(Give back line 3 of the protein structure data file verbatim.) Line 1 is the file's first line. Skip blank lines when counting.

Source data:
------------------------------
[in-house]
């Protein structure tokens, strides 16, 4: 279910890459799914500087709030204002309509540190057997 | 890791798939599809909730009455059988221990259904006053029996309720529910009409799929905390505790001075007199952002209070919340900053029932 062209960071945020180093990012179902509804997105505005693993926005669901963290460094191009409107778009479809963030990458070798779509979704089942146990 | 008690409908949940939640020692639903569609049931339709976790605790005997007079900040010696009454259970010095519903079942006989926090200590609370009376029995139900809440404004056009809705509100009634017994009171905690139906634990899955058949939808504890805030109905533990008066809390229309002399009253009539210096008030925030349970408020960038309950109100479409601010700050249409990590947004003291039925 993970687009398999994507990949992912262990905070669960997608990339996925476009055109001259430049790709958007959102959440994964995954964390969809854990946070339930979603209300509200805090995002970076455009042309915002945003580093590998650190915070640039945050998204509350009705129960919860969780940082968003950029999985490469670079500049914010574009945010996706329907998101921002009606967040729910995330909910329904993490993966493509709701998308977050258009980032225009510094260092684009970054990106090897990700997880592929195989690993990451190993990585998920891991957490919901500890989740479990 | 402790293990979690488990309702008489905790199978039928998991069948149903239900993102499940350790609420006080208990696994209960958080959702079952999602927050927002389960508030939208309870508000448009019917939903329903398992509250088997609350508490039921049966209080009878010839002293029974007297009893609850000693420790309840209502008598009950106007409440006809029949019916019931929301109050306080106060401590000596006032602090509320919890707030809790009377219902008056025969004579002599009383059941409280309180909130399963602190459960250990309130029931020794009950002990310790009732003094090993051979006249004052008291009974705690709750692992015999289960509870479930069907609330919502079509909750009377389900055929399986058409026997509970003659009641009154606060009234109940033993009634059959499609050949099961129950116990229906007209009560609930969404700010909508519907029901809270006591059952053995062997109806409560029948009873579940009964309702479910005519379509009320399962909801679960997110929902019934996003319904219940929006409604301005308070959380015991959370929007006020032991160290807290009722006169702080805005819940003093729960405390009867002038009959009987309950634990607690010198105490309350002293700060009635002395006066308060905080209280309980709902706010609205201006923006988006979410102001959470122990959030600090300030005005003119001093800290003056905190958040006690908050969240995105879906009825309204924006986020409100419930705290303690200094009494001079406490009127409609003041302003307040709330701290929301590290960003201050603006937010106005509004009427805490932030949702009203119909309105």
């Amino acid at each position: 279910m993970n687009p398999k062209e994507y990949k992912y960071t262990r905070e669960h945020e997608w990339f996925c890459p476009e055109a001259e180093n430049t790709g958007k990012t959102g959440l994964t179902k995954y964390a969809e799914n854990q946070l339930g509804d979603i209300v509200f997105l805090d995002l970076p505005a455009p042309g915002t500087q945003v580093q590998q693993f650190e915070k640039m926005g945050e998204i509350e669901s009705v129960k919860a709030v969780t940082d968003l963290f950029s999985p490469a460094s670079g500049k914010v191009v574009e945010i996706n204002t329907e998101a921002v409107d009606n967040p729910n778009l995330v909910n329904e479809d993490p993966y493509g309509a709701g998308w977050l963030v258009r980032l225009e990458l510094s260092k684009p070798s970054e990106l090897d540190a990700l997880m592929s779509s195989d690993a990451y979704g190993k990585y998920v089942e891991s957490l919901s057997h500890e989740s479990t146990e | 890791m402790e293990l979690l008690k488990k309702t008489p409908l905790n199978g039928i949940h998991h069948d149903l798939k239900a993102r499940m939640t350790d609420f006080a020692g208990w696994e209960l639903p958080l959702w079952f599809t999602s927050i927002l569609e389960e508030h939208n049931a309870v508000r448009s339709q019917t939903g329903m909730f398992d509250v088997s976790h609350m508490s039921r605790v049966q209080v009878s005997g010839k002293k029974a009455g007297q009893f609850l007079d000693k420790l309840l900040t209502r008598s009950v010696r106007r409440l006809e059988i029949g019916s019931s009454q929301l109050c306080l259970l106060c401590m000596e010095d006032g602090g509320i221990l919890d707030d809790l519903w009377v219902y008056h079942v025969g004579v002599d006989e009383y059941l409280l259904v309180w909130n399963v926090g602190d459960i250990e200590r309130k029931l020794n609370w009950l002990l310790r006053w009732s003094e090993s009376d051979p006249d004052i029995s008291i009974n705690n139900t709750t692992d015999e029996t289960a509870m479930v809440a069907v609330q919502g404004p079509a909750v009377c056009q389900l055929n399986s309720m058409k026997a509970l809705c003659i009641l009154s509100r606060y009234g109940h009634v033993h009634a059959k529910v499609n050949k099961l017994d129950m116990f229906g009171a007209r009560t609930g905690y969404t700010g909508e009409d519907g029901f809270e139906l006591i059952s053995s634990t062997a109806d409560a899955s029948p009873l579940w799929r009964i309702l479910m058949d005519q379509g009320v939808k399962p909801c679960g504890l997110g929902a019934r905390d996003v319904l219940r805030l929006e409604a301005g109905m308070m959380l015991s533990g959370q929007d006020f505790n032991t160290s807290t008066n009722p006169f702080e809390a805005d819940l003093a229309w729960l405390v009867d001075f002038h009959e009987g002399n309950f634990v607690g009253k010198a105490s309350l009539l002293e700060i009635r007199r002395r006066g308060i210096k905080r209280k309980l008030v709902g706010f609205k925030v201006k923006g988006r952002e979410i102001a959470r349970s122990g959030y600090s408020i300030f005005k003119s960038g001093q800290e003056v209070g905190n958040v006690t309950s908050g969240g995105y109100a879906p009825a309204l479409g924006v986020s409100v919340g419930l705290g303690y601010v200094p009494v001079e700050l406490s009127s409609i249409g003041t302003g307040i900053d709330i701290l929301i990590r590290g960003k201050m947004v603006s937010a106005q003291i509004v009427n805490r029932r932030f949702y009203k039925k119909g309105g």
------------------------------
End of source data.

């Amino acid at each position: 279910m993970n687009p398999k062209e994507y990949k992912y960071t262990r905070e669960h945020e997608w990339f996925c890459p476009e055109a001259e180093n430049t790709g958007k990012t959102g959440l994964t179902k995954y964390a969809e799914n854990q946070l339930g509804d979603i209300v509200f997105l805090d995002l970076p505005a455009p042309g915002t500087q945003v580093q590998q693993f650190e915070k640039m926005g945050e998204i509350e669901s009705v129960k919860a709030v969780t940082d968003l963290f950029s999985p490469a460094s670079g500049k914010v191009v574009e945010i996706n204002t329907e998101a921002v409107d009606n967040p729910n778009l995330v909910n329904e479809d993490p993966y493509g309509a709701g998308w977050l963030v258009r980032l225009e990458l510094s260092k684009p070798s970054e990106l090897d540190a990700l997880m592929s779509s195989d690993a990451y979704g190993k990585y998920v089942e891991s957490l919901s057997h500890e989740s479990t146990e | 890791m402790e293990l979690l008690k488990k309702t008489p409908l905790n199978g039928i949940h998991h069948d149903l798939k239900a993102r499940m939640t350790d609420f006080a020692g208990w696994e209960l639903p958080l959702w079952f599809t999602s927050i927002l569609e389960e508030h939208n049931a309870v508000r448009s339709q019917t939903g329903m909730f398992d509250v088997s976790h609350m508490s039921r605790v049966q209080v009878s005997g010839k002293k029974a009455g007297q009893f609850l007079d000693k420790l309840l900040t209502r008598s009950v010696r106007r409440l006809e059988i029949g019916s019931s009454q929301l109050c306080l259970l106060c401590m000596e010095d006032g602090g509320i221990l919890d707030d809790l519903w009377v219902y008056h079942v025969g004579v002599d006989e009383y059941l409280l259904v309180w909130n399963v926090g602190d459960i250990e200590r309130k029931l020794n609370w009950l002990l310790r006053w009732s003094e090993s009376d051979p006249d004052i029995s008291i009974n705690n139900t709750t692992d015999e029996t289960a509870m479930v809440a069907v609330q919502g404004p079509a909750v009377c056009q389900l055929n399986s309720m058409k026997a509970l809705c003659i009641l009154s509100r606060y009234g109940h009634v033993h009634a059959k529910v499609n050949k099961l017994d129950m116990f229906g009171a007209r009560t609930g905690y969404t700010g909508e009409d519907g029901f809270e139906l006591i059952s053995s634990t062997a109806d409560a899955s029948p009873l579940w799929r009964i309702l479910m058949d005519q379509g009320v939808k399962p909801c679960g504890l997110g929902a019934r905390d996003v319904l219940r805030l929006e409604a301005g109905m308070m959380l015991s533990g959370q929007d006020f505790n032991t160290s807290t008066n009722p006169f702080e809390a805005d819940l003093a229309w729960l405390v009867d001075f002038h009959e009987g002399n309950f634990v607690g009253k010198a105490s309350l009539l002293e700060i009635r007199r002395r006066g308060i210096k905080r209280k309980l008030v709902g706010f609205k925030v201006k923006g988006r952002e979410i102001a959470r349970s122990g959030y600090s408020i300030f005005k003119s960038g001093q800290e003056v209070g905190n958040v006690t309950s908050g969240g995105y109100a879906p009825a309204l479409g924006v986020s409100v919340g419930l705290g303690y601010v200094p009494v001079e700050l406490s009127s409609i249409g003041t302003g307040i900053d709330i701290l929301i990590r590290g960003k201050m947004v603006s937010a106005q003291i509004v009427n805490r029932r932030f949702y009203k039925k119909g309105g």